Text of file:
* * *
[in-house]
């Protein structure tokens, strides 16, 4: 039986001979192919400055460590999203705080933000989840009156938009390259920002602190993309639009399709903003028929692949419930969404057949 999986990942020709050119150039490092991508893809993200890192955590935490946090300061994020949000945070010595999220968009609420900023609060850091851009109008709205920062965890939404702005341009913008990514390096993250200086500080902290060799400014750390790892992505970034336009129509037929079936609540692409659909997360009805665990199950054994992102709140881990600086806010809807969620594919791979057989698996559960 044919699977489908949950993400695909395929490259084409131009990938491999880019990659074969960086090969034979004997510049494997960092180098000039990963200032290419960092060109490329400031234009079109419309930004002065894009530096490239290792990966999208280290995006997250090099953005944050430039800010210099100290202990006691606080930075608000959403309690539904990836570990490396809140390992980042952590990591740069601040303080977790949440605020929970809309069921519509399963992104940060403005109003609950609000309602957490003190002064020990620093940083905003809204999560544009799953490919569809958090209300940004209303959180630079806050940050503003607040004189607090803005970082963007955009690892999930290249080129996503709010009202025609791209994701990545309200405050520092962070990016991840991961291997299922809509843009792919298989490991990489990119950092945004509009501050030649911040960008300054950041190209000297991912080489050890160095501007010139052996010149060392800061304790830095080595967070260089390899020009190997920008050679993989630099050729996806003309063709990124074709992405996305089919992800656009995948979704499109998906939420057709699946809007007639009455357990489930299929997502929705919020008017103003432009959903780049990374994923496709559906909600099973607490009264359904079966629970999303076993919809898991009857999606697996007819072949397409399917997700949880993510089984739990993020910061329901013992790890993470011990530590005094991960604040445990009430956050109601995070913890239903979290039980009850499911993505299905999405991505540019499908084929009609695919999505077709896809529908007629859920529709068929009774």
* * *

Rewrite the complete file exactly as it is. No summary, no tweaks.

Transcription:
[in-house]
């Protein structure tokens, strides 16, 4: 039986001979192919400055460590999203705080933000989840009156938009390259920002602190993309639009399709903003028929692949419930969404057949 999986990942020709050119150039490092991508893809993200890192955590935490946090300061994020949000945070010595999220968009609420900023609060850091851009109008709205920062965890939404702005341009913008990514390096993250200086500080902290060799400014750390790892992505970034336009129509037929079936609540692409659909997360009805665990199950054994992102709140881990600086806010809807969620594919791979057989698996559960 044919699977489908949950993400695909395929490259084409131009990938491999880019990659074969960086090969034979004997510049494997960092180098000039990963200032290419960092060109490329400031234009079109419309930004002065894009530096490239290792990966999208280290995006997250090099953005944050430039800010210099100290202990006691606080930075608000959403309690539904990836570990490396809140390992980042952590990591740069601040303080977790949440605020929970809309069921519509399963992104940060403005109003609950609000309602957490003190002064020990620093940083905003809204999560544009799953490919569809958090209300940004209303959180630079806050940050503003607040004189607090803005970082963007955009690892999930290249080129996503709010009202025609791209994701990545309200405050520092962070990016991840991961291997299922809509843009792919298989490991990489990119950092945004509009501050030649911040960008300054950041190209000297991912080489050890160095501007010139052996010149060392800061304790830095080595967070260089390899020009190997920008050679993989630099050729996806003309063709990124074709992405996305089919992800656009995948979704499109998906939420057709699946809007007639009455357990489930299929997502929705919020008017103003432009959903780049990374994923496709559906909600099973607490009264359904079966629970999303076993919809898991009857999606697996007819072949397409399917997700949880993510089984739990993020910061329901013992790890993470011990530590005094991960604040445990009430956050109601995070913890239903979290039980009850499911993505299905999405991505540019499908084929009609695919999505077709896809529908007629859920529709068929009774």